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An intronic mutation c.6430-3C>G in the F8 gene causes splicing efficiency and premature termination in hemophilia A

Xia, Zunjinga; Lin, Jiea; Lu, Lingpingb; Kim, Cholc; Yu, Pinga; Qi, Minga,d,e,f

Blood Coagulation & Fibrinolysis: June 2018 - Volume 29 - Issue 4 - p 381–386
doi: 10.1097/MBC.0000000000000730

Hemophilia A is a bleeding disorder caused by coagulation factor VIII protein deficiency or dysfunction, which is classified into severe, moderate, and mild according to factor clotting activity. An overwhelming majority of missense and nonsense mutations occur in exons of F8 gene, whereas mutations in introns can also be pathogenic. This study aimed to investigate the effect of an intronic mutation, c.6430-3C>G (IVS22-3C>G), on pre-mRNA splicing of the F8 gene. We applied DNA and cDNA sequencing in a Chinese boy with hemophilia A to search if any pathogenic mutation in the F8 gene. Functional analysis was performed to investigate the effect of an intronic mutation at the transcriptional level. Human Splicing Finder and PyMol were also used to predict its effect. We found the mutation c.6430-3C>G (IVS22-3C>G) in the F8 gene in the affected boy, with his mother being a carrier. cDNA from the mother and pSPL3 splicing assay showed that the mutation IVS22-3C>G results in a two-nucleotide AG inclusion at the 3′ end of intron 22 and leads to a truncated coagulation factor VIII protein, with partial loss of the C1 domain and complete loss of the C2 domain. The in-silico tool predicted that the mutation induces altered pre-mRNA splicing by using a cryptic acceptor site in intron 22. The IVS22-3C>G mutation was confirmed to affect pre-mRNA splicing and produce a truncated protein, which reduces the stability of binding between the F8 protein and von Willebrand factor carrier protein due to the loss of an interaction domain.

aDepartment of Cell Biology and Medical Genetics, School of Medicine, Zhejiang University

bHangzhou Inogene Clinical Laboratories Co., Ltd., Hangzhou, China

cDepartment of Medical Genetics, Pyongyang Medical College, Kim II Sung University, Pyongyang, Democratic People's Republic of Korea

dAssisted Reproduction Unit, Department of Obstetrics and Gynecology, Sir Run Run Shaw Hospital, School of Medicine, Zhejiang University, Key Laboratory of Reproductive Dysfunction Management of Zhejiang Province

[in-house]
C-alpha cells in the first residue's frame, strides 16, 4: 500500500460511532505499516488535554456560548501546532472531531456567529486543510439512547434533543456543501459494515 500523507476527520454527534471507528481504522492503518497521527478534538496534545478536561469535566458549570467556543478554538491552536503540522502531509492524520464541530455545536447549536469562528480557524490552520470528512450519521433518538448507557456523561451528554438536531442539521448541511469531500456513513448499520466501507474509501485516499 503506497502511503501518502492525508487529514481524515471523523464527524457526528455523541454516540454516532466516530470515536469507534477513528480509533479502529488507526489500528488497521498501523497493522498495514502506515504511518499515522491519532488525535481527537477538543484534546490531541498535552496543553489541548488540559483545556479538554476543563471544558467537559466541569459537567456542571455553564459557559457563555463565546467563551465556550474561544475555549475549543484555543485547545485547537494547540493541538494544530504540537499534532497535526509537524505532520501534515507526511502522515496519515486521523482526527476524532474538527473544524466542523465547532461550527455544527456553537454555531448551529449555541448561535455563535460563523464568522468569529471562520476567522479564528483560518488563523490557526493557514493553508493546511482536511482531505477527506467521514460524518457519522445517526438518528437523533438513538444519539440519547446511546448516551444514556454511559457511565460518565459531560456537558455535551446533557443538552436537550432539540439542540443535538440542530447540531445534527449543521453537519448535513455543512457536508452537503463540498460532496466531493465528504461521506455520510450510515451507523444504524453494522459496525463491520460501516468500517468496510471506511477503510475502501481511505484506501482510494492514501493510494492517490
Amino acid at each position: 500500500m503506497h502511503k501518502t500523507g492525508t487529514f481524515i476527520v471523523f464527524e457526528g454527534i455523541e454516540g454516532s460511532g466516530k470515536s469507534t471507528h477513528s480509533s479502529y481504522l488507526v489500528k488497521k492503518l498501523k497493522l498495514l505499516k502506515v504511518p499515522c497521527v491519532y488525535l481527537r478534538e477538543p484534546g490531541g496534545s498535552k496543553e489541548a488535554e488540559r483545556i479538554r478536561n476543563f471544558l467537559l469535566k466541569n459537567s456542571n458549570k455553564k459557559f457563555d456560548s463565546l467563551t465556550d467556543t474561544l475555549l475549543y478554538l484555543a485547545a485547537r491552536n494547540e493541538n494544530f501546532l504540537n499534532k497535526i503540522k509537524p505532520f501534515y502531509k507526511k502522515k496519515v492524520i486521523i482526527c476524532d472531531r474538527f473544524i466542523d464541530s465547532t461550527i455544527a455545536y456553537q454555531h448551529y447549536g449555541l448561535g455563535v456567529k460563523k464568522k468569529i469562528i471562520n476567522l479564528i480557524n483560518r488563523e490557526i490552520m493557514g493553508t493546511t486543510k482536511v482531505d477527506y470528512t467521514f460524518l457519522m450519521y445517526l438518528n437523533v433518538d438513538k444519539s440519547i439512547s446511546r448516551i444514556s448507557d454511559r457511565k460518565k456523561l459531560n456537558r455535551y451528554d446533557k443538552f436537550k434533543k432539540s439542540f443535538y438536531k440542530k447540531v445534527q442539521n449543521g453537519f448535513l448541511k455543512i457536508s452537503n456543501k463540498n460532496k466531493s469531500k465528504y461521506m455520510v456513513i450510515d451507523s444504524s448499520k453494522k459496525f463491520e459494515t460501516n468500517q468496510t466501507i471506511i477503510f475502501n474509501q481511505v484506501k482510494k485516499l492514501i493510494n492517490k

eDIAN Diagnostics, Hangzhou, China

fDepartment of Pathology and Laboratory Medicine, University of Rochester Medical Center, Rochester, New York, USA

Correspondence to Ming Qi, Department of Cell Biology and Medical Genetics, School of Medicine, Zhejiang University, 866 Yuhangtang Road, Hangzhou 310058, China Tel: +86 13666686943; fax: +86 057188208274; e-mail:

Received 29 November, 2017

Revised 13 March, 2018

Accepted 16 March, 2018

This is an open access article distributed under the terms of the Creative Commons Attribution-Non Commercial-No Derivatives License 4.0 (CCBY-NC-ND), where it is permissible to download and share the work provided it is properly cited. The work cannot be changed in any way or used commercially without permission from the journal.

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Hemophilia A (OMIM #306700) is an X-linked recessive bleeding disorder. It is caused by deficiency or dysfunctional of the coagulation factor VIII protein, which is encoded by the F8 gene and affects one to two per 10 000 males [1]. Hemophilia A typically occurs in males, but mutations of the F8 gene with X-chromosome inactivation of females with hemophilia A have also been reported [2,3]. Patients with severe hemophilia A (factor VIII clotting activity less than 1%) are usually diagnosed before the age of 2 years [4] and often suffer from frequent spontaneous bleeding or excessive pain and swelling from minor injuries, surgery, or even tooth extractions. Patients with moderate hemophilia A (factor VIII clotting activity 1–5%) rarely bleed spontaneously and are diagnosed before 5–6-year old, whereas patients with mild hemophilia A (factor VIII clotting activity 5–40%) are diagnosed later in life [5]. Moderate and mild hemophilia A constitute about 10% and 30–40% of the total, respectively [6]. F8 mutation carriers do not usually exhibit bleeding symptoms, whereas heterozygous females with a factor VIII clotting activity level lower than 40% may be at risk of mild hemophilia A and slight bleeding may occur in those with a factor VIII clotting activity level between 35 and 60% or higher [7,8].